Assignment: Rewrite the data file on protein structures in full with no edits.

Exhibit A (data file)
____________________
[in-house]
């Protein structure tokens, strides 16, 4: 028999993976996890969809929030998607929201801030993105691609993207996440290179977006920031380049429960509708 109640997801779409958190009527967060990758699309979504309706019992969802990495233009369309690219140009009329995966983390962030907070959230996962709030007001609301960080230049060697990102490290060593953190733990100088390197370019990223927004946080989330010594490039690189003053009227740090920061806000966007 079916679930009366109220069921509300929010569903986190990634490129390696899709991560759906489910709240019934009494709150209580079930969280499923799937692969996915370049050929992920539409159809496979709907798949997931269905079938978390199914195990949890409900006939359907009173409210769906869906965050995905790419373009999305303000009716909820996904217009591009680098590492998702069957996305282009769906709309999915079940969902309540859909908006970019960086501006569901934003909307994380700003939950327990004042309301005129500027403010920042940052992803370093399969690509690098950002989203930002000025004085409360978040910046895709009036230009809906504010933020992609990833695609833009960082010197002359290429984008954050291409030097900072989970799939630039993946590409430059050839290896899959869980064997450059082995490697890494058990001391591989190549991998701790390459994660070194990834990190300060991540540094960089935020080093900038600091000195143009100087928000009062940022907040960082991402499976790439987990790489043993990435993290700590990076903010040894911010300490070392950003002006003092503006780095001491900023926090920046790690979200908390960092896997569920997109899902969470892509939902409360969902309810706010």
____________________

[in-house]
């Protein structure tokens, strides 16, 4: 028999993976996890969809929030998607929201801030993105691609993207996440290179977006920031380049429960509708 109640997801779409958190009527967060990758699309979504309706019992969802990495233009369309690219140009009329995966983390962030907070959230996962709030007001609301960080230049060697990102490290060593953190733990100088390197370019990223927004946080989330010594490039690189003053009227740090920061806000966007 079916679930009366109220069921509300929010569903986190990634490129390696899709991560759906489910709240019934009494709150209580079930969280499923799937692969996915370049050929992920539409159809496979709907798949997931269905079938978390199914195990949890409900006939359907009173409210769906869906965050995905790419373009999305303000009716909820996904217009591009680098590492998702069957996305282009769906709309999915079940969902309540859909908006970019960086501006569901934003909307994380700003939950327990004042309301005129500027403010920042940052992803370093399969690509690098950002989203930002000025004085409360978040910046895709009036230009809906504010933020992609990833695609833009960082010197002359290429984008954050291409030097900072989970799939630039993946590409430059050839290896899959869980064997450059082995490697890494058990001391591989190549991998701790390459994660070194990834990190300060991540540094960089935020080093900038600091000195143009100087928000009062940022907040960082991402499976790439987990790489043993990435993290700590990076903010040894911010300490070392950003002006003092503006780095001491900023926090920046790690979200908390960092896997569920997109899902969470892509939902409360969902309810706010």